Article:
What’s driving world oilseed markets? Who are the players, and where does Canadian canola fit in? To consider this, I’ll focus on soya beans rather than oil or meal, to provide a simple comparison to bulk canola. I’ll start with world soya bean exporters and importers, then compare soya beans to canola.
Global exports of soya beans totalled approximately 130 million metric tons (mmt), or US$59.4 billion in 2018. (All of the dollar values in this article are in U.S. dollars.)
Of these exports, 64 per cent came from Latin America ($37.4 billion). North American exporters were in second place (32.7 per cent), with exports of $19.4 billion.
Since 2014, the exporters growing in importance have been Russia (up 1,132 per cent since 2014), France (up 243.7 per cent), Romania (up 110.9 per cent) and Germany (up 77.8 per cent).
Countries posting declines in soya beans exports were: Uruguay (down 67 per cent), Argentina (down 61.5 per cent), China (down 49.8 per cent), Netherlands (down 31.8 per cent) and the U.S. (down 28 per cent).
Looking at changes in countries’ exports over the past five years and then considering the current trade disputes between the U.S. and China paints a scary picture. I’m concerned that we will see China make a permanent shift away from buying U.S. soya beans, and that South America and the Baltic Region will displace the U.S. as a supplier to China.
South America and the Baltic Region are still expanding production. They will be able to supply China’s needs. This will put pressure on U.S. soya bean values, as the U.S. will have to try to find new markets for its production. The only way to capture market share in countries other than China is to be the lowest-cost supplier. This will put pressure on U.S. farm profitability. If U.S. soya bean futures fall, you can expect corresponding price pressure on canola futures.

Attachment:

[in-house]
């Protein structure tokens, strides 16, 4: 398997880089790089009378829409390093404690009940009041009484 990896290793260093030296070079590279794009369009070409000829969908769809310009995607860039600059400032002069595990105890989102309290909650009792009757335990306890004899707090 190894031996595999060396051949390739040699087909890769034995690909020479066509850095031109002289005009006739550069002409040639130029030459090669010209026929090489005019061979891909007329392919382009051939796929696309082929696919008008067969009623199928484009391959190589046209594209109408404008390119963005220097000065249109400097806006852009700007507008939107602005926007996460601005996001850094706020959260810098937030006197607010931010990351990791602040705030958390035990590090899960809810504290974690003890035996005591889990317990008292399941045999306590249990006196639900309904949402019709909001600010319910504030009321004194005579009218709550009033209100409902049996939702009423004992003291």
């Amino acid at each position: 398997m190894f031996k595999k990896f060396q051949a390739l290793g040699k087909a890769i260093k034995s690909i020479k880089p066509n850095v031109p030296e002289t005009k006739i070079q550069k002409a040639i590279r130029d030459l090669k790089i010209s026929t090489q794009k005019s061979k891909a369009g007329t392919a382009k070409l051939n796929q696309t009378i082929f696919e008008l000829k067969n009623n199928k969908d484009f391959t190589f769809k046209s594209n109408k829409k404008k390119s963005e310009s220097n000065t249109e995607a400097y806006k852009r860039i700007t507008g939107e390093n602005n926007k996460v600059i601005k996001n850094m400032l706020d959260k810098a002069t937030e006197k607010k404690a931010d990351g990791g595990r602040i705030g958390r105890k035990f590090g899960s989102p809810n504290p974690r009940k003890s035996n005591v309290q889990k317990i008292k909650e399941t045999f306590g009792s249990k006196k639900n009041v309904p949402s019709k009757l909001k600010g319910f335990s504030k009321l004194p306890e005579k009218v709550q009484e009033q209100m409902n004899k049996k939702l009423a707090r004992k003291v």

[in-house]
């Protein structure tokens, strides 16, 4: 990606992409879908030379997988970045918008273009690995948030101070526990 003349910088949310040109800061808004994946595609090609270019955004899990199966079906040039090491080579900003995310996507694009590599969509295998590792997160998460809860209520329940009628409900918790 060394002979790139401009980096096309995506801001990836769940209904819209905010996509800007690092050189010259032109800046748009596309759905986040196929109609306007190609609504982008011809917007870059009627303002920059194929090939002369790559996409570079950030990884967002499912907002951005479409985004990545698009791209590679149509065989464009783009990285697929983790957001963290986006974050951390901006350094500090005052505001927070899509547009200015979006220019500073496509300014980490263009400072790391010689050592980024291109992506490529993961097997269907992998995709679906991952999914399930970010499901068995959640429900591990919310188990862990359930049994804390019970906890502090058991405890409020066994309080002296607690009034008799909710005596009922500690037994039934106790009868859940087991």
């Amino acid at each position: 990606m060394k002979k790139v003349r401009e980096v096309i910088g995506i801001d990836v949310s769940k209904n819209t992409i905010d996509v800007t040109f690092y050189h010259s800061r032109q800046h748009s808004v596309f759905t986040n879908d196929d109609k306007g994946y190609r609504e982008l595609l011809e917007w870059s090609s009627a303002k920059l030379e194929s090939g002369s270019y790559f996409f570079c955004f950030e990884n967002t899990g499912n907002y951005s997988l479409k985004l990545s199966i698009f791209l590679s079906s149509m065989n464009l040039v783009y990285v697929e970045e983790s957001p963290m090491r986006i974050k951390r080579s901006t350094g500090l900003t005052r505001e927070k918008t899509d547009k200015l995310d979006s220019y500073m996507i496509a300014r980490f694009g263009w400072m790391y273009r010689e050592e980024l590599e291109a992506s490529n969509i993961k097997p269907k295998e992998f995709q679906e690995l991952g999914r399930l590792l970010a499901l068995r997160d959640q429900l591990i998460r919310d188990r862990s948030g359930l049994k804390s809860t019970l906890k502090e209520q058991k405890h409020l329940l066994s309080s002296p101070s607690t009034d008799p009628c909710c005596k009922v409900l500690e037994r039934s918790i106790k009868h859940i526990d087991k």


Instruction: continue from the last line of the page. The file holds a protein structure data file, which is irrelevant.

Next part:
Canada is the world’s largest canola producer at 21 mmt annually. We export 90 per cent of the canola seed, oil and meal we produce into 50 different markets. Canada accounts for 50 per cent of world canola exports (40 to 42 mmt with an estimated value of $15 to $16 billion dollars).
The world trade of canola ($15 billion) is about one quarter the value of the world soya bean market ($59 billion). Annual world soybean export volumes are in the 130 mmt range and canola is in the 42 mmt range so canola exports are about one third the volume of soya beans.
Until now, China bought about 40 per cent of Canada’s canola seed exports (6.5 to 7 mmt in 2018) valued at $2.7 billion.
Oilseed crops have a lot of competition and can easily be replaced by a variety of crops, such as soya beans, canola, palm, sunflower and linseed. Oilseed buyers are very price sensitive, so during a trade dispute, China has many options to replace Canadian canola. The dispute will not hurt China, but it will certainly hurt Canada.
Now that China has stopped taking Canadian canola, where do we ship our excess production? We could crush more and ship oil and meal instead. Or could we?
The U.S. is the biggest buyer of canola oil and meal, accounting for about 52 per cent of oil exports and 69 per cent of meal exports in 2018. But with excess soya beans in the U.S. due to the Chinese trade dispute, the U.S. is likely to use more of its own home-grown soya beans, displacing imports of Canadian canola oil and meal.
Soya beans and canola are harvested somewhere in the world between March and December. There are only about two months where there is no new crop coming off somewhere — a very small window. This, combined with buyers’ ability to substitute other oilseed crops, gives buyers the advantage — they have many options.
Trade disputes with China will have long-term effects on world markets. Will oilseed exports from North America to China be restored to previous levels when these disputes are settled? I am afraid it may only be some of what it used to be.